Taking Action, Saving Lives: Our Duties to Protect Environmental and Public Health

Paperback | April 29, 2011

byKristin Shrader-frechette

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In the United States alone, industrial and agricultural toxins account for about 60,000 avoidable cancer deaths annually. Pollution-related health costs to Americans are similarly staggering: $13 billion a year from asthma, $351 billion from cardiovascular disease, and $240 billion fromoccupational disease and injury. Most troubling, children, the poor, and minorities bear the brunt of these health tragedies.Why, asks Kristin Shrader-Frechette, has the government failed to protect us, and what can we do about it? In this book, at once brilliant and accessible, Shrader-Frechette reveals how politicians, campaign contributors, and lobbyists - and their power over media, advertising, and public relations -have conspired to cover up environmental disease and death. She also shows how science and regulators themselves are frequently "captured" by well-funded polluters and special interests. But most important, the author puts both the blame - and the solution - on the shoulders of ordinary citizens.She argues that everyone, especially in a democracy, has a duty to help prevent avoidable environmental deaths, to remain informed about, and involved in, public-health and environmental decision-making. Toward this end, she outlines specific, concrete ways in which people can contribute tolife-saving reforms, many of them building on recommendations of the American Public Health Association. As disturbing as it is, Shrader-Frechette's message is ultimately hopeful. Calling for a new "democratic revolution," she reminds us that while only a fraction of the early colonists supported the American Revolution, that tiny group managed to change the world. Her book embodies the conviction thatwe can do the same for environmental health, particularly if citizens become the change they seek.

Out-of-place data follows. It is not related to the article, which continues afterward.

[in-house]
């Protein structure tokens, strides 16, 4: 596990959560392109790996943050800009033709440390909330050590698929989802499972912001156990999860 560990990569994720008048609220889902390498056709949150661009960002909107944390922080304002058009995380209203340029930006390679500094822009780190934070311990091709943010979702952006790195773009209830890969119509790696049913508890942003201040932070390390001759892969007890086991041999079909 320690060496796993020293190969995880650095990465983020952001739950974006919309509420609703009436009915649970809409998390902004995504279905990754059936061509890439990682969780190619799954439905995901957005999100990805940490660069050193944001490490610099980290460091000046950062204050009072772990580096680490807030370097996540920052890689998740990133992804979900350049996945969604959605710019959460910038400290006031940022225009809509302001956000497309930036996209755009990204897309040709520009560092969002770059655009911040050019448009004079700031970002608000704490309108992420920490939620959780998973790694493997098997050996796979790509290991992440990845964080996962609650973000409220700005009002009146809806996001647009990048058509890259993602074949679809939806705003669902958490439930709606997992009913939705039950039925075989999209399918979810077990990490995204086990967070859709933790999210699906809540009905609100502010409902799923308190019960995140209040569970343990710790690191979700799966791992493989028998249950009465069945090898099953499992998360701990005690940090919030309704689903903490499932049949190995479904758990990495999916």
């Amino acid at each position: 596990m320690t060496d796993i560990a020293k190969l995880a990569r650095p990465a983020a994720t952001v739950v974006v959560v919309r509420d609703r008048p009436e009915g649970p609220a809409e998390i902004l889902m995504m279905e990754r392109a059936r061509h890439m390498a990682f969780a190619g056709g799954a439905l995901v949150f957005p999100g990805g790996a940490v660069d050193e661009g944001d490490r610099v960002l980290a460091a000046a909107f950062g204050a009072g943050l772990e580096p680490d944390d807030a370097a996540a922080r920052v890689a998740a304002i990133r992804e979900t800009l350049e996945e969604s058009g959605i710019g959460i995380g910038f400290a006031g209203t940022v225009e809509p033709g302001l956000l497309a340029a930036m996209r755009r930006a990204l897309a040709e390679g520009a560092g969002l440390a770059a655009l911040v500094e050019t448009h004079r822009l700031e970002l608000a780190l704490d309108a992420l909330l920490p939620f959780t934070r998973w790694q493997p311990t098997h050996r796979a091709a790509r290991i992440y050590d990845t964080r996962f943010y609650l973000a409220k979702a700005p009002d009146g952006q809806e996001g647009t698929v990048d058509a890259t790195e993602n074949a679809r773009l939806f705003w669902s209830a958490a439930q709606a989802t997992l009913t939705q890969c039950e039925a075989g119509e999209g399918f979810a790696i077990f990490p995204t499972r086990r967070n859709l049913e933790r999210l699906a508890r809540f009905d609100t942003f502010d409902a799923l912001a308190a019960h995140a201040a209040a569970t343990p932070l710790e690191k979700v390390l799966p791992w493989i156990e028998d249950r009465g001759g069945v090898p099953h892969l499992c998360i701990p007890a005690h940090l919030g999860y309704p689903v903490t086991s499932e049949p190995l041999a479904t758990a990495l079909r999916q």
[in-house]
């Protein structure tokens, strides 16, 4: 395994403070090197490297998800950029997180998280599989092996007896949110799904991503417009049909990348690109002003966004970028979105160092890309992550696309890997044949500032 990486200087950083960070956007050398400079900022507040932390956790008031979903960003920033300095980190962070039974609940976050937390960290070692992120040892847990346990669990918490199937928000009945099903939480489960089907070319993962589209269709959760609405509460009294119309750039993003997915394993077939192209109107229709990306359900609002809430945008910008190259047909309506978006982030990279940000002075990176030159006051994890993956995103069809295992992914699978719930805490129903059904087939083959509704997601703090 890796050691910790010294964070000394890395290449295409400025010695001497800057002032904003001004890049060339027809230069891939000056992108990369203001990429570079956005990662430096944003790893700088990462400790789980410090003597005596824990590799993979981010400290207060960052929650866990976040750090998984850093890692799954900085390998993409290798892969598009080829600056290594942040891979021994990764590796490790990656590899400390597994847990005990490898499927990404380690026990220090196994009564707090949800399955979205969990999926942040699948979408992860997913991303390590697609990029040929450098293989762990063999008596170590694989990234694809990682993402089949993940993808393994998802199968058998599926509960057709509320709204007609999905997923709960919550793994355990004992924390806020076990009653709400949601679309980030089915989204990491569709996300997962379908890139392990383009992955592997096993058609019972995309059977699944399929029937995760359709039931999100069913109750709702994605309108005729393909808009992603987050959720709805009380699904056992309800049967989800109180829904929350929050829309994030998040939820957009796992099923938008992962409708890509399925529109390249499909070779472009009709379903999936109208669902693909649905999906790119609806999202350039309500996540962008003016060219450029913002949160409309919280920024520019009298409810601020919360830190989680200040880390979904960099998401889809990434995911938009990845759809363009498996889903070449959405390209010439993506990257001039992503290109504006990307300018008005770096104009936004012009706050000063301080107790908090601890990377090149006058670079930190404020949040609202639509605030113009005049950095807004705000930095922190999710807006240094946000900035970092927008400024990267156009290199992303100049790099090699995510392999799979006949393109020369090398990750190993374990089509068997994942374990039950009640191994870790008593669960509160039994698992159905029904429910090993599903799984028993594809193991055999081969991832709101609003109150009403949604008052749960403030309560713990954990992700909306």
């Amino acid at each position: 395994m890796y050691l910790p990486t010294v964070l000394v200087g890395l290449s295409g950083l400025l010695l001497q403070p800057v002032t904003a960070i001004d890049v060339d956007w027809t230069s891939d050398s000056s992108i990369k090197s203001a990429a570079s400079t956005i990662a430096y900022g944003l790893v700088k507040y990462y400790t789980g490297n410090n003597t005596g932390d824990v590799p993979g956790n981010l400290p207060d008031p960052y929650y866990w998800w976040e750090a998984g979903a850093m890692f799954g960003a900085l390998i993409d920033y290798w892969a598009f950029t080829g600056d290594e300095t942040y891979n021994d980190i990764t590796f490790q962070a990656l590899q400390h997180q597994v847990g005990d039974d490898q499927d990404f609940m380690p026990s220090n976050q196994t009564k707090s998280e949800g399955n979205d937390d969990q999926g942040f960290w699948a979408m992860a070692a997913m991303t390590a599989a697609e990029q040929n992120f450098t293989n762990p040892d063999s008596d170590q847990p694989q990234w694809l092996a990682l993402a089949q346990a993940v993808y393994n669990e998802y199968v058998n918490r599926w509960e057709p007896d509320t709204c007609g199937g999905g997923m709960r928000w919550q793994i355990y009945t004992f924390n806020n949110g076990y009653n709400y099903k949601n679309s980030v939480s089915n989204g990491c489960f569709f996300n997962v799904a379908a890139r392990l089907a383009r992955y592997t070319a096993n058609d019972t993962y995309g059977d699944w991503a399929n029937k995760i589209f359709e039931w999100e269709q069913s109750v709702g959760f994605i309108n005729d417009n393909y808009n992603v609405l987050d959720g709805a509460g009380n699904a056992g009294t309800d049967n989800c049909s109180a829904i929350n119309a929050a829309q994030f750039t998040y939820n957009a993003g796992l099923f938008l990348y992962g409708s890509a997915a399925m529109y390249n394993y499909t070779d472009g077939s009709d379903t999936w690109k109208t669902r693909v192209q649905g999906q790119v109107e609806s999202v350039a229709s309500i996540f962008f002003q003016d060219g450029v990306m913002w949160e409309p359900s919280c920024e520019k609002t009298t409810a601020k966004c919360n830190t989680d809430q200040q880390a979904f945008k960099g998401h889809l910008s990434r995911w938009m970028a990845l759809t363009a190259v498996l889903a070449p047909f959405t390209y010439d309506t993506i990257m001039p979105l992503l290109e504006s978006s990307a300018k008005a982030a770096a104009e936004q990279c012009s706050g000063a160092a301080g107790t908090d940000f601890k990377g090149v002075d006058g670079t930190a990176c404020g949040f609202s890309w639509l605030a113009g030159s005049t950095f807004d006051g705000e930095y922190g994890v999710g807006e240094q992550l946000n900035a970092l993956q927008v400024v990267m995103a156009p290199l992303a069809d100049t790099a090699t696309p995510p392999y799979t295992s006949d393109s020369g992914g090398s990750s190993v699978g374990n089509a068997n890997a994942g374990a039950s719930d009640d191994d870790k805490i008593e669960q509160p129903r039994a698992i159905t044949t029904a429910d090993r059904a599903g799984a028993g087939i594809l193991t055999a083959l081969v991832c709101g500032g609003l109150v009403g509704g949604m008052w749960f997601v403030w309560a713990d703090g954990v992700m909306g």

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In the United States alone, industrial and agricultural toxins account for about 60,000 avoidable cancer deaths annually. Pollution-related health costs to Americans are similarly staggering: $13 billion a year from asthma, $351 billion from cardiovascular disease, and $240 billion fromoccupational disease and injury. Most troubling, c...

Kristin Shrader-Frechette is O'Neill Family Professor in the Department of Biological Sciences and Department of Philosophy at the University of Notre Dame and the author of Environmental Justice: Creating Equality, Reclaiming Democracy (OUP 2002).

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Format:PaperbackDimensions:320 pages, 9.21 × 6.14 × 0.68 inPublished:April 29, 2011Publisher:Oxford University PressLanguage:English

The following ISBNs are associated with this title:

ISBN - 10:0199767246

ISBN - 13:9780199767243

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Table of Contents

1. Lives at Risk2. Orchestrating Ignorance, Ignoring Consent3. Private Science, Public Inquiry4. Human Rights and Duties Not to Harm5. Obstacles to Responsibility6. Where We Go from HereNotesIndex